In Central Victoria many anglers have experienced little return for their fishing effort. Poor water quality, falling water temperatures and low water levels are seeing the majority of fishermen doing it tough.
Lake Eppalock continued to be a disappointment over the autumn months. The bulk of fishermen are having very little success. A small number of golden perch have been caught on bait. The best locations are at the bottom section of the lake in the Kimbolton Pool and the lower end of the Campaspe reach.
The redfin fishing in the lake has also been very slow with only small numbers caught. The lake’s water level continues to drop and the poor water quality and very low levels are not helping the fishing at all. We can only hope that we receive some substantial rainfall and she rises significantly over winter and spring.
Reports from the Campaspe River have been a mixture of good and poor. Around Elmore has been very slow in recent times with only the occasional Murray cod and golden perch caught. The majority of these fish are falling to spinnerbaits and lipless crankbaits. A good result at Elmore lately would be one native fish for the day – that’s how tough it’s been!
Campaspe redfin have also been quiet.
On the upside, those anglers fishing the skinny waters have experienced much higher catch rates. James Boyle and Phil Keetalaar are two guys who continue to put in the hard work and are continually looking for new areas to fish along the Campaspe River. Both Phil and James have caught some quality Murray cod. Phil managed one that measured 88.5cm recently, casting a spinnerbait from the bank.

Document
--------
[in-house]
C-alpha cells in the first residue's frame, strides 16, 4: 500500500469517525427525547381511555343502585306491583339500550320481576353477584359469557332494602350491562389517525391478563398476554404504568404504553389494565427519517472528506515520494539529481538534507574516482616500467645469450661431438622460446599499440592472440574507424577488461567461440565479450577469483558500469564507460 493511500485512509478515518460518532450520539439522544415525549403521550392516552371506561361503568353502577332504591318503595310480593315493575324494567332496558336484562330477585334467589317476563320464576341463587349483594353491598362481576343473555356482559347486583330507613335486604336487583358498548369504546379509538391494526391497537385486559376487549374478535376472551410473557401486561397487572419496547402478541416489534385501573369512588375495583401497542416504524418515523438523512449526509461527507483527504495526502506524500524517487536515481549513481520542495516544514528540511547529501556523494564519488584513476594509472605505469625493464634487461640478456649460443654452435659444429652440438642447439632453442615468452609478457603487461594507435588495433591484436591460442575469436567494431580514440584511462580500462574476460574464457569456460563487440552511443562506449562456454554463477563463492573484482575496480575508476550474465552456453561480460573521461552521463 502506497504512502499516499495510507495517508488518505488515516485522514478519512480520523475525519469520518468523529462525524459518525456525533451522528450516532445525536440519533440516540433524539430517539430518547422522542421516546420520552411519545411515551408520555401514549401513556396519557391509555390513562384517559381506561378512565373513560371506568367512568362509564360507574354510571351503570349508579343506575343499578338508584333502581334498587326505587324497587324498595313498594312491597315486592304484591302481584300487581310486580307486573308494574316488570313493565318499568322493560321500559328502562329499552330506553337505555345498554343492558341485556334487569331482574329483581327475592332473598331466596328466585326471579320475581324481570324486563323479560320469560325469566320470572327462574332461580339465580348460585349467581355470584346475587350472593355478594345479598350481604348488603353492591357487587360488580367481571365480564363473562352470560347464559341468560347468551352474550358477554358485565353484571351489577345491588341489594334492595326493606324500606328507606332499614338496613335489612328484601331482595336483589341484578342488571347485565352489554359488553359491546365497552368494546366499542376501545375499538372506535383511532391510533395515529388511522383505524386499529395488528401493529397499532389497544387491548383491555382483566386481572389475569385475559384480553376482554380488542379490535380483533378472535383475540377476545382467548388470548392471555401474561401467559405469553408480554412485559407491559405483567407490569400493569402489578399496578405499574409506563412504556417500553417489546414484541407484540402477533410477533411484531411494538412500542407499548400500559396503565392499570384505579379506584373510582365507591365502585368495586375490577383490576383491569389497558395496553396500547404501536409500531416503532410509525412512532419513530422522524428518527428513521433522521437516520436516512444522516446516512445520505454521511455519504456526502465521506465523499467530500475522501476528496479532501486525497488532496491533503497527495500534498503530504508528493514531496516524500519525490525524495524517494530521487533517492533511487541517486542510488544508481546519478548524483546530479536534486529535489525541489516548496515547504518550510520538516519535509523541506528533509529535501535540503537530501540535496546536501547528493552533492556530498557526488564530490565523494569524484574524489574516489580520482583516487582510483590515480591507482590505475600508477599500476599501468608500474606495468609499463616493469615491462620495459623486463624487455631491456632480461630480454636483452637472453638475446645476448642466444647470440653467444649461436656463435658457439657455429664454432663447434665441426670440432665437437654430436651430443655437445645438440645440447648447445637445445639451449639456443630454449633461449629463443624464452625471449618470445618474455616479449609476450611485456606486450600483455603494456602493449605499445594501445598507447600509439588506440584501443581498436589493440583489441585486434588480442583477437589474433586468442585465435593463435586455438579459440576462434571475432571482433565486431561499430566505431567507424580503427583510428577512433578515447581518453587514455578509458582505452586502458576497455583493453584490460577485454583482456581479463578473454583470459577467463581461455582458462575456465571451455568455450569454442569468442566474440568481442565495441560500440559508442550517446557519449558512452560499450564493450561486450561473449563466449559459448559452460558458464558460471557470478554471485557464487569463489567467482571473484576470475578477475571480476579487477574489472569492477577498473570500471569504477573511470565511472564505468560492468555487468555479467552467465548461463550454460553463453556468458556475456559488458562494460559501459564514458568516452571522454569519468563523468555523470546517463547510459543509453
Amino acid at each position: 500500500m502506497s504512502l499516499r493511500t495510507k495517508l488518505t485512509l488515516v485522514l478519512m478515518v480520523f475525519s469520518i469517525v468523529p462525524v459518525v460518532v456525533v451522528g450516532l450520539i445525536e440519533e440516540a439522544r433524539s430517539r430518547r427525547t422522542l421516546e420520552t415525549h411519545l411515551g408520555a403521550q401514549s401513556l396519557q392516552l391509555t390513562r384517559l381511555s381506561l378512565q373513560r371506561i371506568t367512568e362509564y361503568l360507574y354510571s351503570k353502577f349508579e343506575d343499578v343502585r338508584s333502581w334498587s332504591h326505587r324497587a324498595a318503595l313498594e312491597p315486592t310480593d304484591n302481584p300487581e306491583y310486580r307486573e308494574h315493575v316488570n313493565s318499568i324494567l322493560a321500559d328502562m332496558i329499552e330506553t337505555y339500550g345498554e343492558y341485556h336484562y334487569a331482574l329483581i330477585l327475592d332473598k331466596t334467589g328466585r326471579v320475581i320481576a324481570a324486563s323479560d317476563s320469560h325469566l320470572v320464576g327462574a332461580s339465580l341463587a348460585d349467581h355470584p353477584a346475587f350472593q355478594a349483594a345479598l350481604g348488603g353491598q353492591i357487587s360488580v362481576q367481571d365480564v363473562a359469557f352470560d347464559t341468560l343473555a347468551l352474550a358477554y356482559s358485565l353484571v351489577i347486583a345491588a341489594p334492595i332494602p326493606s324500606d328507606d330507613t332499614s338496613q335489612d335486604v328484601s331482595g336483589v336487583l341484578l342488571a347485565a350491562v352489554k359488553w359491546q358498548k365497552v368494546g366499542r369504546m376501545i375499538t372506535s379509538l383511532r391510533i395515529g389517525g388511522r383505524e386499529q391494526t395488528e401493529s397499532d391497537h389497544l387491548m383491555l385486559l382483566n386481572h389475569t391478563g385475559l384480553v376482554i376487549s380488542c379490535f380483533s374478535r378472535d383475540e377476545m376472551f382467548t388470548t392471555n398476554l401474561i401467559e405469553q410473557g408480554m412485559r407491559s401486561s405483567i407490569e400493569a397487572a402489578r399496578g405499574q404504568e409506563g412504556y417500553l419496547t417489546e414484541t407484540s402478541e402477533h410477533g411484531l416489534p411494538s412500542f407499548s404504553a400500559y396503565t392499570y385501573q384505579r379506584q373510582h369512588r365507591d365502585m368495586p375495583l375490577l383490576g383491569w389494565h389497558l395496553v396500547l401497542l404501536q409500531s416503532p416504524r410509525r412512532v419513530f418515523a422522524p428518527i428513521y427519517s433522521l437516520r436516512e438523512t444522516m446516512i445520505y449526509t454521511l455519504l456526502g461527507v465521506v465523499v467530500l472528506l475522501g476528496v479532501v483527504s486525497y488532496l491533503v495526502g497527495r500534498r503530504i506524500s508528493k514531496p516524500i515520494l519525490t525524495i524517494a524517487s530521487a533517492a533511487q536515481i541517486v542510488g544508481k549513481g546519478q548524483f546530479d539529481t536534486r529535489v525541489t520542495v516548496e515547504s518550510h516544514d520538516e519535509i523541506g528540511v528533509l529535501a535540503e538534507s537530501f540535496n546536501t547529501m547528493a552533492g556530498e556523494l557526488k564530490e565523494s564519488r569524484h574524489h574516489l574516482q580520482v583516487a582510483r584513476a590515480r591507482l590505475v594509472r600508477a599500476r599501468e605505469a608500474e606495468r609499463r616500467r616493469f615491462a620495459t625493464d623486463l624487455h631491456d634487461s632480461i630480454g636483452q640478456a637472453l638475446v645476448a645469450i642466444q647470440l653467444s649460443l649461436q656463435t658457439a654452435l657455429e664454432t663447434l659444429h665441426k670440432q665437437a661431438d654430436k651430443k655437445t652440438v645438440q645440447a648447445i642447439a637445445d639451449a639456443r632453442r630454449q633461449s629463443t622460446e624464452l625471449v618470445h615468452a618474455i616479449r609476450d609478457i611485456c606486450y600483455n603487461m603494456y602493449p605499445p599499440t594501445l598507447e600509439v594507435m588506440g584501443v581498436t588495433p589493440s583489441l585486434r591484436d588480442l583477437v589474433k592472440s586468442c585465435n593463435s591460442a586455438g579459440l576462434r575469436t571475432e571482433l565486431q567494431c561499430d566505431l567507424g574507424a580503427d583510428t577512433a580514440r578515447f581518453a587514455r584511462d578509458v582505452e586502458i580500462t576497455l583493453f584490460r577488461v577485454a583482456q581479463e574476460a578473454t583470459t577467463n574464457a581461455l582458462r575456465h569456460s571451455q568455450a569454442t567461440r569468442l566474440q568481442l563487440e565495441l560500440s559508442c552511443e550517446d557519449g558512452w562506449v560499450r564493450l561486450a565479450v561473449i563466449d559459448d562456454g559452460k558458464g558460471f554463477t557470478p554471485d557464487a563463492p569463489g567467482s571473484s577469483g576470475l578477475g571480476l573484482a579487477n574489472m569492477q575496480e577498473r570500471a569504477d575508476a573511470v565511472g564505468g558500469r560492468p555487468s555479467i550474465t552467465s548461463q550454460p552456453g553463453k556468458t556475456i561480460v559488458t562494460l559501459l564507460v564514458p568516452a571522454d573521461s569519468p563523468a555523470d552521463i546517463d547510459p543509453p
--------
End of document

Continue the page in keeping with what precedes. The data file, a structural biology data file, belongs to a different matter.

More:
Both guys have noticed that their catch rates have started to drop, especially with the golden perch, which have become much harder to get. However, they’ve both experienced an increase in redfin numbers lately. This trend should continue as the Campaspe typically produces good numbers of redfin over the autumn and winter months.
Cairn Curran’s water level continues to drop and the fishing has been patchy. There have been small numbers of golden perch caught. The majority of these have been taken trolling in depths between four and five metres. The best colours have been redfin imitations, and black and purple combinations.
The redfin fishing has been spasmodic with the fishing good one week then very quiet the next week. Redfin have been caught in depths between 4 and 5 metres. Fishermen using ice jigs have been producing average results when schools can be located.
The best bait continues to be gudgeon and small yabbies. If suitable conditions prevail a worthwhile tactic is to slow drift these baits 20cm off the bottom. This is a great way to find actively feeding fish instead of waiting in the one spot for something to happen.
The trout fishing has started to improve and now is commonly the best time of the year to target a quality brown.
There have been a few reports of some nice trout caught at Tullaroop. Kevin Deickman managed a 2.4kg brown while fishing with a homemade gold/silver lure, similar to a mini Perkin. He also dropped one other quality fish and had a couple of other good strikes for the day.
The Loddon River slowed dramatically in early May. The majority of fishermen fishing Bridgewater have caught very little. There has only been the occasional native fish caught along with small numbers of redfin.
The redfin fishing in the Loddon should continue to improve over the cooler months. The increased number of weed beds, which are ideal redfin habitat, has certainly seen more of these delicious critters about.
If you want to target some cod or goldens in the short term I’d suggest fishing between Bridgewater and Serpentine.Reads: 512